By Rebecca Bulnes
By Laurie Charles
By Chuck Strouse
By Lee Zimmerman
By Laurie Charles
By Falyn Freyman
By Hans Morgenstern
It's difficult to say which is more awesome: Rachel Goodrich's catchy song "The Black Hole" or its low-fi video. In it, she sings while kneeling on her friend's unmade bed; she's wearing, for no real reason, a ladybug costume and a pair of sunglasses. Meanwhile, her friend Jon Estes plays the double bass.
There is something sublimely perfect about the clip and about Goodrich herself. Maybe it's her goofiness. Maybe it's her genuineness. Maybe it's the fact that she kicks ass on, like, 16 different instruments, including spoons. Whatever it is, as soon as people get wind of this chick, they want to be her friend. At least one dude has asked to be her boyfriend. At the very least, listeners get her songs stuck in their heads for three weeks. She just has that effect.
Take, for example, the show Goodrich played last month at downtown Miami's PS14. The minute she plugged in her amp, her smile seemed too big for her head, her voice seemed too big for the room, and audience members could be overheard declaring her their New Favorite Singer. She wore Converse sneakers, suspenders, and not a lick of makeup. Her shiny brown ponytail snaked in front of her shoulder. (The girl can pull off bangs.) The crowd swooned collectively as if it were developing a giant crush. Where was Oprah's couch when you needed it?
"I got a shovel the size of a teacup," Goodrich whispered into the mike as if telling a secret, making the p in teacup pop as she sang the lyrics to "Little Brass Bear." "A dream as big as China," she sang louder, her voice breaking into a gallop and then — "we can go far, we can go far" — slowing down to a trot. Then her kazoo kicked in.
At any given show, Goodrich might play solo or invite a rotating cast of friends. It helps if said friends know how to handle an upright bass or bring something interesting to bang on. This particular night, she was joined by a drummer with a drum kit, plus a bow-tied percussionist who had brought what looked like a dish rack draped with chimes and blocks and — was that a bicycle seat? He wielded a drumstick in one hand and rattled a tambourine in the other. The supporting musicians had coordinated their outfits; it was easy to imagine them phoning one another before the show to ask, "Do you have a shirt with black-and-white stripes? A pair of aviators?"
Goodrich calls her mostly upbeat music "shake-a-billy": "Not rockabilly — it doesn't rock; it shakes." Although she just turned 24 years old, there is something classic about her, and she treats her voice not like a product to be perfected but a toy to be played with. It warbles here; it sails there; it slips into a into country twang. The word joyful is an apt description.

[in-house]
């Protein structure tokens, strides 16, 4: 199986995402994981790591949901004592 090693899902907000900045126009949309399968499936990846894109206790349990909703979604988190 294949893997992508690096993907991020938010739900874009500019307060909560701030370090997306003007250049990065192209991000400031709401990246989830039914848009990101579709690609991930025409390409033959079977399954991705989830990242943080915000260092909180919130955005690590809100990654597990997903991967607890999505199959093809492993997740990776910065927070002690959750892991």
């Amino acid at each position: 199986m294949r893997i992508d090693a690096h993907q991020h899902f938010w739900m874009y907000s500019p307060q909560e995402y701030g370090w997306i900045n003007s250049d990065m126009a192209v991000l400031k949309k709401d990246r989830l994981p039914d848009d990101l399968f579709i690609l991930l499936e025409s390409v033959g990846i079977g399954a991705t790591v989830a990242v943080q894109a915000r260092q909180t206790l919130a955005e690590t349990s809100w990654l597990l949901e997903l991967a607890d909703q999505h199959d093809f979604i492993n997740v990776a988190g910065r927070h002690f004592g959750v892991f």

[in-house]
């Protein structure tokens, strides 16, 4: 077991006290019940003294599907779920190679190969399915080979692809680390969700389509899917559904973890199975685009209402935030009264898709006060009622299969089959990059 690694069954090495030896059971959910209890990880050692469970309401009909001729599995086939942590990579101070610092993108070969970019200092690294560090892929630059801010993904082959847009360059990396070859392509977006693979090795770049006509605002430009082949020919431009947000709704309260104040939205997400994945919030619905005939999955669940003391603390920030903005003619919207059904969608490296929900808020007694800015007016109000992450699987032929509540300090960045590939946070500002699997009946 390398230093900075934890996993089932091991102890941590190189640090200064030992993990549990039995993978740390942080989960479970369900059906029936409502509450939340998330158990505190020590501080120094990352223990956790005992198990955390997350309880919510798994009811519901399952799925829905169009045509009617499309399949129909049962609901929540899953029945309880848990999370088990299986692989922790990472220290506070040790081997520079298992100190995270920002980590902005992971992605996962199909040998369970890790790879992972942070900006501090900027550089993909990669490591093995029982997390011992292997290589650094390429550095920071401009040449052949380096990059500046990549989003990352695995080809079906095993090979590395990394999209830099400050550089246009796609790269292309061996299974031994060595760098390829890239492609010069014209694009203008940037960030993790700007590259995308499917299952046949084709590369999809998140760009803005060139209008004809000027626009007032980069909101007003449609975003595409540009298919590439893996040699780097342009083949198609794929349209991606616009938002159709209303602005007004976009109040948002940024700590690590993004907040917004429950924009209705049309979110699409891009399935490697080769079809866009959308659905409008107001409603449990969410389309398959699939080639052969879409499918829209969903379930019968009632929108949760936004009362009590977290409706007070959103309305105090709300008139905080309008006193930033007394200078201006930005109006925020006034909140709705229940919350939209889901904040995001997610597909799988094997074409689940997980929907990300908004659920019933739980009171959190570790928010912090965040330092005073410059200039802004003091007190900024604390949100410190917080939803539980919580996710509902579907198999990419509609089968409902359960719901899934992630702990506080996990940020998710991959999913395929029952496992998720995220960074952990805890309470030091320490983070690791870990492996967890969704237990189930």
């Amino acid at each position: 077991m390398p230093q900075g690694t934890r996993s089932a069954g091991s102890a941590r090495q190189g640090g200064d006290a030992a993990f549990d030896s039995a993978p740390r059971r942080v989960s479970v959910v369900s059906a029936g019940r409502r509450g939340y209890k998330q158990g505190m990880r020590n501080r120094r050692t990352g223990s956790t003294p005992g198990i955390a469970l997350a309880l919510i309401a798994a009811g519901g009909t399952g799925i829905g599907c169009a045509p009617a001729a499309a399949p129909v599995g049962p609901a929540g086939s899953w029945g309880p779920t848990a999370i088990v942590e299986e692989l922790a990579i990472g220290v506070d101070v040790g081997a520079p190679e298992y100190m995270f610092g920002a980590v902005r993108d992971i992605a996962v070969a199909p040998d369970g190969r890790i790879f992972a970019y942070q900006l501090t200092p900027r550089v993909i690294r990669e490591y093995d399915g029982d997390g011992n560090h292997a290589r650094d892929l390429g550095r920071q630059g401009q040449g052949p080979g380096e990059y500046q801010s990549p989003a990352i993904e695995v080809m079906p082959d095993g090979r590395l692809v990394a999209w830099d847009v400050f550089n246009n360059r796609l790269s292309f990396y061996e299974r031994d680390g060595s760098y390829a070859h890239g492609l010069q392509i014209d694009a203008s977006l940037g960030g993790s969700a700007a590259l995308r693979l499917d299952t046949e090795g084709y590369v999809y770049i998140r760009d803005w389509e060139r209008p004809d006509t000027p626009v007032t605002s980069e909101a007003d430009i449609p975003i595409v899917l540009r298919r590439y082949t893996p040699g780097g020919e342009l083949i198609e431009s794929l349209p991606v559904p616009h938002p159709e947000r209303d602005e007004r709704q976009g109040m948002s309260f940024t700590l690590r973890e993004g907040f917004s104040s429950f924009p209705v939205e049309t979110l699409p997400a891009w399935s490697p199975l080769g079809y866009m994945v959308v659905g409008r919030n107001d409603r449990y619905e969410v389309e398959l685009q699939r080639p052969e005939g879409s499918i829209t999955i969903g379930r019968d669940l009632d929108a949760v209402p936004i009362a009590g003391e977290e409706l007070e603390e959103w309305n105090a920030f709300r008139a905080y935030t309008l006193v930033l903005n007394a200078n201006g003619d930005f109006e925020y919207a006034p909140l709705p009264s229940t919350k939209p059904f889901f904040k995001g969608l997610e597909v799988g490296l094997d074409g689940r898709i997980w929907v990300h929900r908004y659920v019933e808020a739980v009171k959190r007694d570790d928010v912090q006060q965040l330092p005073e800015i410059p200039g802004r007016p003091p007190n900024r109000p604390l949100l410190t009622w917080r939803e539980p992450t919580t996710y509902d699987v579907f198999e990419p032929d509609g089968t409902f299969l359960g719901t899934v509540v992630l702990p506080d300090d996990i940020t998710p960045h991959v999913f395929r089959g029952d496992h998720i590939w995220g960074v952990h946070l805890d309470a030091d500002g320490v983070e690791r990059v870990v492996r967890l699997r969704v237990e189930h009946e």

A few days after the show, Goodrich, rocking a pair of red stretch jeans, rides her 10-speed to a South Beach café. She says the affection she's getting has been a surprise: It's not only dutiful friends who come out and support her anymore. She notices clubbers, headbangers, and etceteras at the increasingly packed shows. "I don't know where they came from," she muses. "That's what I love the most, though — that part of the adventure. Bringing people together. Not clashing, but meshing."
Born and raised in and around Miami, Goodrich began playing music when she was five or six years old, hanging out with her father. "He'd play guitar; I'd tap my foot," she explains. He never forced music lessons, but "he did kind of throw it in my face. And I was like, 'I'll take it!'"
She tackled guitar at age 12 and for her bat mitzvah was allowed to get a "real" one. The choice came down to a Rickenbacker or a Les Paul. The Les Paul was too heavy, so she took the Rick. "I loved the tone of it," she says.
In 10th grade, she began to collaborate with her best friend, Johnny D., and together they formed an alt-grunge outfit called Deezel and wrote songs about teen angst, running away, and of course "love — stupid love." She remembers her mom bringing her to her first gig at Churchill's and being allowed to play at Señor Frog's in Miami Beach. "That was huge. Quarter beer night — underage kids getting wasted!"
When the band broke up a few years later, she moved to Gainesville and tried studying music at the University of Florida. "School was like the excuse," she says. "[But I] didn't dig it. It stunted my growth." So she came back to Miami and learned all she could from her records — mostly old blues masters, Joni Mitchell, and anybody who could coax sweet tunes out of a ukulele. (Although her own music isn't noodly, Goodrich has an unabashed love for The Grateful Dead.)
After that, she says, "I spent two years in my bedroom — my own little universe." When she flung the door open and emerged, she made music her only job and began playing around town in full force. That's how she met good pals and local musicians such as Raffa & Rainer and Jesse Jackson. "We all love each other and help each other out," Goodrich says of the tight-knit scene. "What a beautiful friendship." She went on tour with Raffa to North Carolina and has played in New York and Boston. When she performed a set at SXSW this past March, some called it her "coming-out party."